Approaches to Organizational Consulting The organizational consulting literature suggests two basic approaches to consulting: process and expert (Block, 1999; Schein, 1999; Kahnweiler, 2002; Stroh & Johnson, 2006). A consultant may tend to gravitate toward one approach versus the other, but effective consultants are cognizant of when to modify their approach depending on the client's need. A consultant may choose to combine the roles of expert or process as the problem is further explored and the client's needs are refined. The key is to understand which approach is better suited for the situation and to help the client move towards greater effectiveness. Process Consultation Schein (1999) defines process consultation as "a set of activities on the part of the consultant that help the client to perceive, understand, and act upon the process events that occur in the client's environment" (p. 34). The primary goal is to help clients assess and solve their own problems. The process consultant assists the client with defining the problem, analyzing the situation, evaluating possible solutions, and deciding on the best solution as well as alternatives and how to implement the proposed changes. A distinct advantage to this approach is that the client is involved in every phase of the consulting process, including analyzing the problem and identifying what actions are to be taken. As a result, there is an increased sense of commitment and ownership by the client which ultimately results in the likelihood that proposed changes will be implemented (Cummings & Worley, 2001; Kahnweiler, 2002; Kaplan, 1979; Kurpius et al., 1993). Fischer and Rabaut (1992) maintain that "the most effective consultants are those who work together with the client every step of the way to define key issues and implement 12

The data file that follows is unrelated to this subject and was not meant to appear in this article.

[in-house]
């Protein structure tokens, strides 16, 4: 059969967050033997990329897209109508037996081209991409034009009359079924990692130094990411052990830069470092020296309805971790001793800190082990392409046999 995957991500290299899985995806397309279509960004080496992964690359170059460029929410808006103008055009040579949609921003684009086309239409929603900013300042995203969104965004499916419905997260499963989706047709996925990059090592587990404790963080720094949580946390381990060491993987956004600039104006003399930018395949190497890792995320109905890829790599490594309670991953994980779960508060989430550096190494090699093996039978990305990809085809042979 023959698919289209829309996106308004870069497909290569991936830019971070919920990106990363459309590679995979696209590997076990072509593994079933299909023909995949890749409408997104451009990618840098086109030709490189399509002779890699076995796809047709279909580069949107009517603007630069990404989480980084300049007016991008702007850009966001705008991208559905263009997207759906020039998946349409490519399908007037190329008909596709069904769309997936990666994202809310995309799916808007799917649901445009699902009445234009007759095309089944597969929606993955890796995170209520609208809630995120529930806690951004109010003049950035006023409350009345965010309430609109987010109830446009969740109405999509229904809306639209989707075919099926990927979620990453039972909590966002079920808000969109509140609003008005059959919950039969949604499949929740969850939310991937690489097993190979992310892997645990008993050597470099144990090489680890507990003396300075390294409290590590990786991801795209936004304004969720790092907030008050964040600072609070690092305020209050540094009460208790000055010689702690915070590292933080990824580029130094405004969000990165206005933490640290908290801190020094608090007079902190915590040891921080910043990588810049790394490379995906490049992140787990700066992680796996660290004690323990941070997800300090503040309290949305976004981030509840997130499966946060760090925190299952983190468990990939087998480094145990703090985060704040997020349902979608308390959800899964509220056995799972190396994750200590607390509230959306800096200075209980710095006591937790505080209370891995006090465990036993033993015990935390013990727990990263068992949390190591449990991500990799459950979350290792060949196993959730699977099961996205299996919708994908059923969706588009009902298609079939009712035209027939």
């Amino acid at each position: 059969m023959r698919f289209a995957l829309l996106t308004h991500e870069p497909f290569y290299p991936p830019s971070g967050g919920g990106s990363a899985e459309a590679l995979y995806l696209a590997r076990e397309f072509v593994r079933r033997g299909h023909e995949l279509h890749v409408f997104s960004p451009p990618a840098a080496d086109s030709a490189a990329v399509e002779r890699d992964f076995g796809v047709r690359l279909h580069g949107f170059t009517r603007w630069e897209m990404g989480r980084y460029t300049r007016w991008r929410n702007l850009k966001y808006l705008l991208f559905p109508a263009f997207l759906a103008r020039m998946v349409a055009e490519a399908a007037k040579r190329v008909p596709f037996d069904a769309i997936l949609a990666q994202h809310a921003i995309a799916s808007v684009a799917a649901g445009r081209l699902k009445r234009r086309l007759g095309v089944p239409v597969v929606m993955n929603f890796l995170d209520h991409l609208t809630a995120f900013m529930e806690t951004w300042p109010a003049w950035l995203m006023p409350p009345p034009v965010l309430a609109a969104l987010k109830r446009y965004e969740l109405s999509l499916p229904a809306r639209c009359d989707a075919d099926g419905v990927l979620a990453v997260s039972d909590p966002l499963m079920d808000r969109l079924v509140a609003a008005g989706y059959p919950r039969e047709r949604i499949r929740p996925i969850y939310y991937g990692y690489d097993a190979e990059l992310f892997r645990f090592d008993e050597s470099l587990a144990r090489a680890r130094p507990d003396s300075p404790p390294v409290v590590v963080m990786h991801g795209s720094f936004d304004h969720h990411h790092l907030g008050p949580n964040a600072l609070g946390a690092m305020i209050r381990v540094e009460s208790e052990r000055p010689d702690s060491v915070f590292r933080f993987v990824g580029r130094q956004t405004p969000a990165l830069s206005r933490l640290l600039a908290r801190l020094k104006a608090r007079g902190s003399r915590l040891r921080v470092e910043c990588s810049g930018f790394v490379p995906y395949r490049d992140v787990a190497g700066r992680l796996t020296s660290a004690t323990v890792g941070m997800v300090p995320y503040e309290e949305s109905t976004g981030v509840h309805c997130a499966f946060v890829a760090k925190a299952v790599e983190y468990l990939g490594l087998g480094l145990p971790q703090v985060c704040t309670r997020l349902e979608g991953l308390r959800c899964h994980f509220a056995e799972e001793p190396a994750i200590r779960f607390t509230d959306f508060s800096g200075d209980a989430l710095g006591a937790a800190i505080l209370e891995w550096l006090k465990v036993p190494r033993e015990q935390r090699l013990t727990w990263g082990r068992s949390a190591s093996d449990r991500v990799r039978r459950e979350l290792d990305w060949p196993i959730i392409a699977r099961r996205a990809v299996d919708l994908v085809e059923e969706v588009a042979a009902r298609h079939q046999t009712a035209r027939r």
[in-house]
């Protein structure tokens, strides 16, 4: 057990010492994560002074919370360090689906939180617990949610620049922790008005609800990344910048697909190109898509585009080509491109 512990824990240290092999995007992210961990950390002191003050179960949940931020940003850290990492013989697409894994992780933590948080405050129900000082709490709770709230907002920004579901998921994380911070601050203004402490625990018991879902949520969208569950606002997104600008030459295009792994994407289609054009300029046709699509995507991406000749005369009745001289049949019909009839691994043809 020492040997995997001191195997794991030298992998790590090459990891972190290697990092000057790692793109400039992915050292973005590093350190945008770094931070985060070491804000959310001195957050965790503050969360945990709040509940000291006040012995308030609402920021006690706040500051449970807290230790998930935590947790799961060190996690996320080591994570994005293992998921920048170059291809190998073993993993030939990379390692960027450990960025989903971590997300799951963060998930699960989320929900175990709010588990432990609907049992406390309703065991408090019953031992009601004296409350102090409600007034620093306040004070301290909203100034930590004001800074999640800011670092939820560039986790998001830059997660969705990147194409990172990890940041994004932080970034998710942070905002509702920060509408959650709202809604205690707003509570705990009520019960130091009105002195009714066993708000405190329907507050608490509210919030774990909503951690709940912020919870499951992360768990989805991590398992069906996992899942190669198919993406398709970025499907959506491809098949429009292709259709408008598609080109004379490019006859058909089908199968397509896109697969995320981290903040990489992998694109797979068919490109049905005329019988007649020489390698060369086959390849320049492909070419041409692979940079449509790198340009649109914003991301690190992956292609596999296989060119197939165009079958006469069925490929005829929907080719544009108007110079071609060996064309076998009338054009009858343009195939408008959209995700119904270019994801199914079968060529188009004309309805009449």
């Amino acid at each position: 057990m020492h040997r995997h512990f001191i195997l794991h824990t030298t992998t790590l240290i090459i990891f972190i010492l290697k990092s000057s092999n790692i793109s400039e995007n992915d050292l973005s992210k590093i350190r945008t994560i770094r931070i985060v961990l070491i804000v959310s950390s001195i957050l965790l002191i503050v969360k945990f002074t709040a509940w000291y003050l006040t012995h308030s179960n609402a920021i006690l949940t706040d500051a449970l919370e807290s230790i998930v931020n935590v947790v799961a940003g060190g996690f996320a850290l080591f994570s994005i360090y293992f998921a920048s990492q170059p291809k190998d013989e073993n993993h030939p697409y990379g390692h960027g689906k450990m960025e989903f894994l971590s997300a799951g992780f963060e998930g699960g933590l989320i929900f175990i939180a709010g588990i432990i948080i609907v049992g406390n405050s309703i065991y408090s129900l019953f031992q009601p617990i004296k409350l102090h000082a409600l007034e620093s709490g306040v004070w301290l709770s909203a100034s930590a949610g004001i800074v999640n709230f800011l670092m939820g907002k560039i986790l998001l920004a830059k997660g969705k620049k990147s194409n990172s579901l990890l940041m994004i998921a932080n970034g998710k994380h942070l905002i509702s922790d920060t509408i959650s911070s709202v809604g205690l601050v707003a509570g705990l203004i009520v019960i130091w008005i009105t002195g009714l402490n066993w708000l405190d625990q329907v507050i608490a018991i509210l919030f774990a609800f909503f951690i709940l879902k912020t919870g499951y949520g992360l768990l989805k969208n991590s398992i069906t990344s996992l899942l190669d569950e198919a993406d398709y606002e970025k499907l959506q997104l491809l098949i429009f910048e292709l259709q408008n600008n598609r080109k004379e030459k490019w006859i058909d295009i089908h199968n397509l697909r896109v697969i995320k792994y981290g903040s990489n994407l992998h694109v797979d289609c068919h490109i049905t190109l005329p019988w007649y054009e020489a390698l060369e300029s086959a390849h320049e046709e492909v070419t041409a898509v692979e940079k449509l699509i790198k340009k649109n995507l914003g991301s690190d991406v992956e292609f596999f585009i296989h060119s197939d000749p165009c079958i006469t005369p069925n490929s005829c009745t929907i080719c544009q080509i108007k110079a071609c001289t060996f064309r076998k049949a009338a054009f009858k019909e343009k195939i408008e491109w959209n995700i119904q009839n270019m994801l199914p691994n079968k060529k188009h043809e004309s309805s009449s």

solutions... this collaborative style of consulting enables a client to transform the business to meet exciting challenges" (p. 53). However, there is a distinct problem associated with this approach. If the client organization does not have the skill set and/or time to make this approach successful, this may create inadequate decision making, as well as resistance (Kahnweiler, 2002; Stroh & Johnson, 2006). Expert Consultation Expert consultation is defined as a set of activities by which the "client purchases from the consultant some information or expert service." (Schein, 1999, p. 7). Block (1999) adds that in the expert approach the client expects to hold the consultant responsible for results and the consultant accepts the responsibility and feels free to develop and implement action plans. The expert consultation approach is similar to the typical model of medical treatment. For example, the patient reveals symptoms to the physician who prescribes remedies to the symptoms (Cummings & Worley, 2001). This process is similar to the business context. Here the client provides a consultant with a problem. The consultant analyzes organizational data, provides a diagnosis of the problem and ultimately provides expert recommendations on how the problem can be resolved. The key point is that the expert consultation approach renders an expert opinion that solves the client's problem without building the client's capacity to solve future problems. A clear advantage of this approach is its usefulness when the client organization does not have the expertise to tackle the problem on its own. With global changes and increased complexity of the organizational environment, expert consultation can be an invaluable resource (Stroh & Johnson, 2006). However, by employing such an 13